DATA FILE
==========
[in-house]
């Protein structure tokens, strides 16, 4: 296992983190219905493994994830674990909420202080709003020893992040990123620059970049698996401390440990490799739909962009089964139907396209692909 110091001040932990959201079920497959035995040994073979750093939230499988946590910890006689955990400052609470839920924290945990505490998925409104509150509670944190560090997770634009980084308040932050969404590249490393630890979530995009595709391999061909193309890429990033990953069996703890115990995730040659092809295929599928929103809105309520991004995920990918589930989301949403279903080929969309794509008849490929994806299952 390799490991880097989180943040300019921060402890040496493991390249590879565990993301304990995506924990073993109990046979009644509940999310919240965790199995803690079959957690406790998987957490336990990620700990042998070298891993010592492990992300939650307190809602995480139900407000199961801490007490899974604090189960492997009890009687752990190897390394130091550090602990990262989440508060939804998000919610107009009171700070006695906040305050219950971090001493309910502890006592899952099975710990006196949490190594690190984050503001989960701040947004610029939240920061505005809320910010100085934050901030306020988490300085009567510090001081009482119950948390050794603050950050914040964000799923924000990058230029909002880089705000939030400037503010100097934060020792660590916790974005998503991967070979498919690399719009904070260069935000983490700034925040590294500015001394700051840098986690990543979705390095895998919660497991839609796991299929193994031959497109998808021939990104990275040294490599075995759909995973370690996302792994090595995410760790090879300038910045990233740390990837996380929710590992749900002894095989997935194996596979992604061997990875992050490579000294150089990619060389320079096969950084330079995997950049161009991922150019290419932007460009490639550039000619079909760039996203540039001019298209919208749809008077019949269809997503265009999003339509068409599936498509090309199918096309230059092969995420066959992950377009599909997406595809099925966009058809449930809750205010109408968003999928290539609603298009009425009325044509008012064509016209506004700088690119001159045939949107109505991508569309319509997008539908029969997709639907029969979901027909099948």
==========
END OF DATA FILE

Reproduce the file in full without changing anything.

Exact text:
[in-house]
């Protein structure tokens, strides 16, 4: 296992983190219905493994994830674990909420202080709003020893992040990123620059970049698996401390440990490799739909962009089964139907396209692909 110091001040932990959201079920497959035995040994073979750093939230499988946590910890006689955990400052609470839920924290945990505490998925409104509150509670944190560090997770634009980084308040932050969404590249490393630890979530995009595709391999061909193309890429990033990953069996703890115990995730040659092809295929599928929103809105309520991004995920990918589930989301949403279903080929969309794509008849490929994806299952 390799490991880097989180943040300019921060402890040496493991390249590879565990993301304990995506924990073993109990046979009644509940999310919240965790199995803690079959957690406790998987957490336990990620700990042998070298891993010592492990992300939650307190809602995480139900407000199961801490007490899974604090189960492997009890009687752990190897390394130091550090602990990262989440508060939804998000919610107009009171700070006695906040305050219950971090001493309910502890006592899952099975710990006196949490190594690190984050503001989960701040947004610029939240920061505005809320910010100085934050901030306020988490300085009567510090001081009482119950948390050794603050950050914040964000799923924000990058230029909002880089705000939030400037503010100097934060020792660590916790974005998503991967070979498919690399719009904070260069935000983490700034925040590294500015001394700051840098986690990543979705390095895998919660497991839609796991299929193994031959497109998808021939990104990275040294490599075995759909995973370690996302792994090595995410760790090879300038910045990233740390990837996380929710590992749900002894095989997935194996596979992604061997990875992050490579000294150089990619060389320079096969950084330079995997950049161009991922150019290419932007460009490639550039000619079909760039996203540039001019298209919208749809008077019949269809997503265009999003339509068409599936498509090309199918096309230059092969995420066959992950377009599909997406595809099925966009058809449930809750205010109408968003999928290539609603298009009425009325044509008012064509016209506004700088690119001159045939949107109505991508569309319509997008539908029969997709639907029969979901027909099948």